What is the difference between Vegan and Vegetarian?
Vegan diet philosophy excludes all animal based products (meat, chicken, fish, seafood, eggs and dairy). Some people following a vegan diet philosophy even avoid honey.
Vegetarian diet choices exclude all animal products, but include animal produced foods such as eggs and dairy (which is what we call ovo & lacto respectfully).
What is the benefit to me?
With an increasing amount of focus on climate change and our environment vegan and vegetarian diets certainly leave a smaller carbon footprint through their reduced impact on production & agriculture.
In terms of health, vegan and vegetarian diets are typically lower in total and saturated fat and higher in dietary fibre (from all those vegetables and fruits). However, being 'vegan' or 'vegetarian' does not guarantee someone is eating 'healthier' .
So vegetarians eat more vegetables?
You would think so right? Unfortunately this is not always the case. Often there continues to be a low intake of fruit and vegetables and a dramatically higher intake of carbohydrates (such as mushroom risotto, hot chips or spaghetti napolitana). Mammals (including humans) instinctively eat to the point at which we we have consumed enough protein and; unless well balanced; adequate protein can be tricky on vegan (and to a lesser extent vegetarian) diets, thus increasing portion size consumed.
Is there any risk to my health?
Mostly a well balanced vegetarian or vegan diet is very healthy, although the key is well balanced. On a vegan diet getting enough protein, iron, zinc, calcium and Vitamin B12 is very tricky (B12 typically needs to be supplemented). The key is to focus on plant based proteins (legumes, lentils, nuts, seeds and soy (milk, tofu, cheese) products) and ensure some at EACH MEAL. Specifically legumes/lentils, cashews and amaranth (it's a grain) are key sources of iron for vegetarians/vegans (key particularly for women). A squeeze of lemon juice should always be added to meals to increase absorption of iron from your digestive tract. You should always check the calcium content of your non-dairy milks to ensure it at least matches dairy milk at 300mg/250ml serve.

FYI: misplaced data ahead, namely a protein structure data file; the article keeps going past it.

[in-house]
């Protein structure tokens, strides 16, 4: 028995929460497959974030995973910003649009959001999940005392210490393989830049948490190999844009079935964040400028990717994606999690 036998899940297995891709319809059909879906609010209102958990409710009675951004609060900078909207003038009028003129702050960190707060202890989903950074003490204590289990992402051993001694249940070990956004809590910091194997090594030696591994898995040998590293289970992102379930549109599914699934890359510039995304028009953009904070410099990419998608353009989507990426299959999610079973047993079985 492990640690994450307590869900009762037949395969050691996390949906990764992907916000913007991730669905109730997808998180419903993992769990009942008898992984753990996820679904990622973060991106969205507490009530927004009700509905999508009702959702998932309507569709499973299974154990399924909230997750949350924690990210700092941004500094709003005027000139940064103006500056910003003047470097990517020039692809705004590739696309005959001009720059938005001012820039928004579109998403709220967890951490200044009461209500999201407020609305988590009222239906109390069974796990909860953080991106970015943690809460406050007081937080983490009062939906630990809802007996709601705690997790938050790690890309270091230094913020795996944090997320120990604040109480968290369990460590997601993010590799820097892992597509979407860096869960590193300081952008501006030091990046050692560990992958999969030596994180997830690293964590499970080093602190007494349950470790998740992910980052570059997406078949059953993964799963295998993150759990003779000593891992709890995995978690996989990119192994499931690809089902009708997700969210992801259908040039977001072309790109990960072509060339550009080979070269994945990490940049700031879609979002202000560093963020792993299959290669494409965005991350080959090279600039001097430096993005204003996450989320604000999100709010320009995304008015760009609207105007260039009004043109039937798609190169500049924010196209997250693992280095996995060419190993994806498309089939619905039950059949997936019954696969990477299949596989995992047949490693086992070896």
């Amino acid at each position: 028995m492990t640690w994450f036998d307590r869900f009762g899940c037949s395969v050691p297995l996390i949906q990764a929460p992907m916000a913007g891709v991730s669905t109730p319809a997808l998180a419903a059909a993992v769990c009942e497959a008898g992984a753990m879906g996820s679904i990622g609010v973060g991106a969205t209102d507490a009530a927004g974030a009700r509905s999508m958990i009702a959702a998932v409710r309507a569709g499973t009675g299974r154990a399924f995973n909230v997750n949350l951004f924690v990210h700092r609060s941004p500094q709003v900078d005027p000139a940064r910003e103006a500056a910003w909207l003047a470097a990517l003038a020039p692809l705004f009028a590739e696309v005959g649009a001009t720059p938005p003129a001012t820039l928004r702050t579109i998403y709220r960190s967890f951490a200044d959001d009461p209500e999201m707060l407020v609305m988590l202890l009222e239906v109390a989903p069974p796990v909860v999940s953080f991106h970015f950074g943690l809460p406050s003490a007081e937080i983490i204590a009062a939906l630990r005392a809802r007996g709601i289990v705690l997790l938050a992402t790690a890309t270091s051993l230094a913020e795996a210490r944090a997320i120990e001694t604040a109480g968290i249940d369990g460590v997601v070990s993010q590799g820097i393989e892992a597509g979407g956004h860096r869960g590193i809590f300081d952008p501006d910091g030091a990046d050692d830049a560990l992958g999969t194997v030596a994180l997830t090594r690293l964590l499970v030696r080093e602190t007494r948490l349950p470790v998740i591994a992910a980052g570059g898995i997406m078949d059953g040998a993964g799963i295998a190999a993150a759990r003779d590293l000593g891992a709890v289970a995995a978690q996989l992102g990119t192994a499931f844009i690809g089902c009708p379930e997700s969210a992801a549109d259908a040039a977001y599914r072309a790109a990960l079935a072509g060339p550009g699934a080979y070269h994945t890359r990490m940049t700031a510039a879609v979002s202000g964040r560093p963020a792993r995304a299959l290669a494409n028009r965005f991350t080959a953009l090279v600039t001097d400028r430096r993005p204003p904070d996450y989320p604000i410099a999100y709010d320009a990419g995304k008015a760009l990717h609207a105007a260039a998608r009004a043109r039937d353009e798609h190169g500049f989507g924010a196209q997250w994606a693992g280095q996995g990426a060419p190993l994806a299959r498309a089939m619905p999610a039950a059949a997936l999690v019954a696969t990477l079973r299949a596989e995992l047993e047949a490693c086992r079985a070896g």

Vegetarian diets are much easier to balance (with eggs and dairy providing more protein, B12 and calcium options), however iron is still tricky (particularly for women who have a higher need for iron than men).
What is pescetarian?
Pescetarian eating is choosing to avoid meat and poultry but continuing to eat fish and seafood. This strategy adds in a lot more flexibility (particularly when eating out) without the carbon footprint from land based livestock.
What is flexitarian?
This is the strategy we like the most. Flexitarian philosophy (otherwise called 'casual vegetarian') is when people mostly chose vegetarian choices (with a high intake of legumes, lentils, tofu and nuts), however are accepting and happy to consume chicken, fish or meat occasionally.
We like this option because it promotes plant based diets, while still being 'flexible' enough to manage social situations (like family BBQ or eating out). It also is more of a choice than a 'rule' that is often attached to vegan/vegetarian diets.